In contrasting who’s better, Terry Parker in 2012 or Stranahan this year, “That’s a good question,” responded Pisarcik. “We had a veteran team that had played together with Rohan (Blackwood) and Blake (Lowman) and Tyler (Bergantino), so we had some horses. We felt we were due to win a regional with that older group.

“This team is different. With this team, there was so much potential if we all could be playing our best ball at the same time,” shrugged Pisarcik. “Trouble is, we haven’t. Right now, we’re playing at a high level together.”

On the Final Four after three regional victories, “Our focus came back after we lost to Crystal River,” pointed out Pisarcik. “That loss (35-33 at Lecanto) wasn’t the end all. We were fortunate in wasn’t during the first round of regionals. We had time for a playoff run and have continued to play at a higher level.”

NCT leaders

Orien Adams

NCT arrives with three of Hernando County’s top 10 scorers in senior Robert Gomez (17.8 points per game), junior Orien Adams (16.8 ppg) and senior Brandon Clarke (10.7 ppg).

The 6-foot-4 Adams appears to be working for Windex, cleaning the glass backboards at an incredible clip – 16.8 rebounds per game.

As far as defensive presence, Adams ranks third in the circuit in blocked shots at 1.27 per game.

Robert Gomez

Offensively, Gomez leads the county in assists (4.4 apg) and serves as the circuit’s third-best foul shooter at 73 percent.

Clarke paces the circuit in foul shooting at 76 percent while the Sharks have never been bashful about taking three-pointers.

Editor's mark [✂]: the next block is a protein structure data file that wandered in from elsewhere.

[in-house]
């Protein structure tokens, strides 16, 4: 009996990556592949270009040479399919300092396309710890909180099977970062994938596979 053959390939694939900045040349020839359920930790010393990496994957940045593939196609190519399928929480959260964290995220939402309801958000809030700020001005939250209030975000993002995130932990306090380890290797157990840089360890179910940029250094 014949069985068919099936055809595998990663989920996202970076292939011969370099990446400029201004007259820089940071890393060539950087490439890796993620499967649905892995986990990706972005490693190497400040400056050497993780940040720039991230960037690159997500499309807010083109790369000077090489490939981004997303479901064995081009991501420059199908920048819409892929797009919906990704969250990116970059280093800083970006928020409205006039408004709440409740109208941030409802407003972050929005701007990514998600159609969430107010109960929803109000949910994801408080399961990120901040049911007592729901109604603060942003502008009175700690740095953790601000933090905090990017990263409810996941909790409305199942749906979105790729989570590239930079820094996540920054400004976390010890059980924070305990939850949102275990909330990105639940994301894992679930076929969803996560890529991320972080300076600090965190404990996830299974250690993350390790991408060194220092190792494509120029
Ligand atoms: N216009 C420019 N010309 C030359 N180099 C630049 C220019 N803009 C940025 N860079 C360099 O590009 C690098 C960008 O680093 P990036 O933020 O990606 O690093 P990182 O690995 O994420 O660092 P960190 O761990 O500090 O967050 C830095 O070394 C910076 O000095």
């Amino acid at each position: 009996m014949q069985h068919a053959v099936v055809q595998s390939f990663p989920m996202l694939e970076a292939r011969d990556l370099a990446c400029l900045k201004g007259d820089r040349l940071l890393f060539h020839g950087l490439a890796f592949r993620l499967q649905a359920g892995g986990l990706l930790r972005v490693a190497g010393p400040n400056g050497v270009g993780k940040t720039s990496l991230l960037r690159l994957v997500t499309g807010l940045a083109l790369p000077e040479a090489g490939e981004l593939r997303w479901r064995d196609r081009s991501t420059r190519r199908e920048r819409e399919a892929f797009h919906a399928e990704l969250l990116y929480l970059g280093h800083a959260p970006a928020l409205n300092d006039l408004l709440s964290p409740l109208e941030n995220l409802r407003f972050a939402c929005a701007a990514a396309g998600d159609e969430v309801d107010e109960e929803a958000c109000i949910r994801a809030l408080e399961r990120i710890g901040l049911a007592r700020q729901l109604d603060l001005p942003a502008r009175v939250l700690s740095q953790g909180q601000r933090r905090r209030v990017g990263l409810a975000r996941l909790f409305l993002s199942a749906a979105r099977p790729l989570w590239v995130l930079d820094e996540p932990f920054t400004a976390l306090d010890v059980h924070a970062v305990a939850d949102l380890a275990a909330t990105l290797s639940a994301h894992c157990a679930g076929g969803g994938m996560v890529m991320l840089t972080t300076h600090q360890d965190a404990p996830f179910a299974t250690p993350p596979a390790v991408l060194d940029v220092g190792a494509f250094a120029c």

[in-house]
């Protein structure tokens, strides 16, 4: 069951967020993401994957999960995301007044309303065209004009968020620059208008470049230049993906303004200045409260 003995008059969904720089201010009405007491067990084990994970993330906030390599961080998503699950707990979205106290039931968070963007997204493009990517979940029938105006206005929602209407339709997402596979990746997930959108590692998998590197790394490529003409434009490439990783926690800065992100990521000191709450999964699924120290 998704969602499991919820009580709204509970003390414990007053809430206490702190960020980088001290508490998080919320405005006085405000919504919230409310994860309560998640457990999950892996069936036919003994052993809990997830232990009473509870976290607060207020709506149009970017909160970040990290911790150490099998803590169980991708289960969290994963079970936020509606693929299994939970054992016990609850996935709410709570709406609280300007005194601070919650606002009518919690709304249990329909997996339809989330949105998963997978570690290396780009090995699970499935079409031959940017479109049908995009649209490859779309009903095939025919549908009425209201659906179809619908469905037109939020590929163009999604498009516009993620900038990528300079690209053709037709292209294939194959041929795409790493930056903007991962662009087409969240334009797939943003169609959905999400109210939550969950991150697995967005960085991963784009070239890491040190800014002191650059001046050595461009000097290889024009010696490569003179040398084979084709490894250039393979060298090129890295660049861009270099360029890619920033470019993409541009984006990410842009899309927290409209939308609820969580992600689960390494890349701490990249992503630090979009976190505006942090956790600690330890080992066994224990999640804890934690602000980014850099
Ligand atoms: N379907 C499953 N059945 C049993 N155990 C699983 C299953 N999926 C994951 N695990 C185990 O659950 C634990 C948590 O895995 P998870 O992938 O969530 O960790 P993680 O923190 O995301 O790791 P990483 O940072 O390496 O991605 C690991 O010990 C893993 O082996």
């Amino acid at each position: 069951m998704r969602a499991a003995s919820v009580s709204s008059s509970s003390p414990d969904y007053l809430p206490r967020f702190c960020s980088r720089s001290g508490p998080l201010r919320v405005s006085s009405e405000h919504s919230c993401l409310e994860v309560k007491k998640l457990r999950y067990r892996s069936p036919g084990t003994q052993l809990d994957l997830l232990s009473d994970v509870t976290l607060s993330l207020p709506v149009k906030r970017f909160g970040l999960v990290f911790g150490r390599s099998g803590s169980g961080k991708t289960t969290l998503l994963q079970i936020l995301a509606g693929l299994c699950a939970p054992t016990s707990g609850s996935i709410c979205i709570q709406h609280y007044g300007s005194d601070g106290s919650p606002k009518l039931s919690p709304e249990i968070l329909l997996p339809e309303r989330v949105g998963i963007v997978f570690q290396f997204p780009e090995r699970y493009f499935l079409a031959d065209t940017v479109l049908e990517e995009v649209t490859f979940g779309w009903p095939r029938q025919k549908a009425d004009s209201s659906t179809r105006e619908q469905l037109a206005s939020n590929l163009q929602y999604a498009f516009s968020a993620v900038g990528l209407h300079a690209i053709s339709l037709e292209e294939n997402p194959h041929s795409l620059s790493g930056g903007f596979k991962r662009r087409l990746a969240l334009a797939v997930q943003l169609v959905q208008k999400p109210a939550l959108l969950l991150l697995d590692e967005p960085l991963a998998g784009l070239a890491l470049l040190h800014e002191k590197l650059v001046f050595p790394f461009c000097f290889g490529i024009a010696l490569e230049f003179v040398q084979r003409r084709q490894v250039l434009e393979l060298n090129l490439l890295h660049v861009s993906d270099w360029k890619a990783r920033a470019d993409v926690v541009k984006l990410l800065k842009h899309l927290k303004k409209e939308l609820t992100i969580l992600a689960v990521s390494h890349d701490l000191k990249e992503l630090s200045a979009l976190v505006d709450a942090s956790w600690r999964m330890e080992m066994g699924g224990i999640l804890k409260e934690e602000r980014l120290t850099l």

Brandon Clarke

NCT arrives with three of the county’s top four behind-the-arc shoots in Gomez and Clarke (59 triples apiece) and Philip Scalise (50).

Unlike during the district tourney, the Sharks are much healthier.

“We were definitely not al full strength during districts,” shared Pisarcik. “We’re fortunate to be much better now.”

Pisarcik’s No. 1 goal is simple: to compete.

“I just want our guys to say they did everything they could to win this game,” he said. “Games like this in this stage don’t just happen to anybody. It’s a big deal for one of our teams to come here. It’s taken us seven years to get back. I hope we don’t take it for granted.”

On what Pisarcik has asked of his seniors, “I told them we were playing in the last week of the season. That’s everyone’s goal. On Monday, there’s no more basketball practice for anybody – that’s what makes this game so special. I told ’em, they can look back at this game for years to come and say they played the No. 1 team in the state.

“…When we walk in and see the fans and hoopla, I don’t want our guys to be happy to be there,” insisted Pisarcik. “I want them to be there and compete.”

2019’s Road to “The Show”

Class 6A, District 7

Boys Basketball Tournament Recap



@ Crystal River

Crystal River 68, Weeki Wachee 46



@ Lecanto

Hernando 68, Citrus 51

Central 60, Lecanto 57



@ Lecanto

Crystal River 65, Hernando 36.

Nature Coast Technical 50, Central 39



@ Lecanto

Crystal River 35, Nature Coast Technical 33


Class 6A, Region II


@ Crystal River

Crystal River 56, Zephyrhills 44

@ Holiday-Anclote

Nature Coast Technical 46, Anclote 43


Class 6A, Region II


@ Crystal River

Nature Coast Technical 67, Crystal River 35

@ Gainesville

Palatka 61, Eastside 60


Class 6A, Region II


@ Palatka

Nature Coast Technical 60, Palatka 53


Class 6A, State Semifinal

@ Lakeland’s RF Funding Center (formerly known as The Lakeland Center)

Nature Coast Technical (24-6) vs. Fort Lauderdale-Stanching (25-6), 8 p.m.


WHAT – Class 6A, State Semifinals Boys Basketball Tournament.

WHO – Four teams in a single-elimination event featuring: Jacksonville-Paxon Golden Eagles (25-3) vs. St. Petersburg-Lakewood Spartans (26-3), 6 p.m. and Nature Coast Technical (24-6 overall) vs. Fort Lauderdale-Stranahan Dragons (25-6), 8 p.m.

WHERE – RF Funding Center, 701 W. Lime Street, Lakeland.

WHEN – Semifinals set for 6 and 8 p.m. on Mar. 6.

AT STAKE – Top two semifinal winners advance to the Class 6A, Championship at 7 p.m. on Thursday, Mar. 7.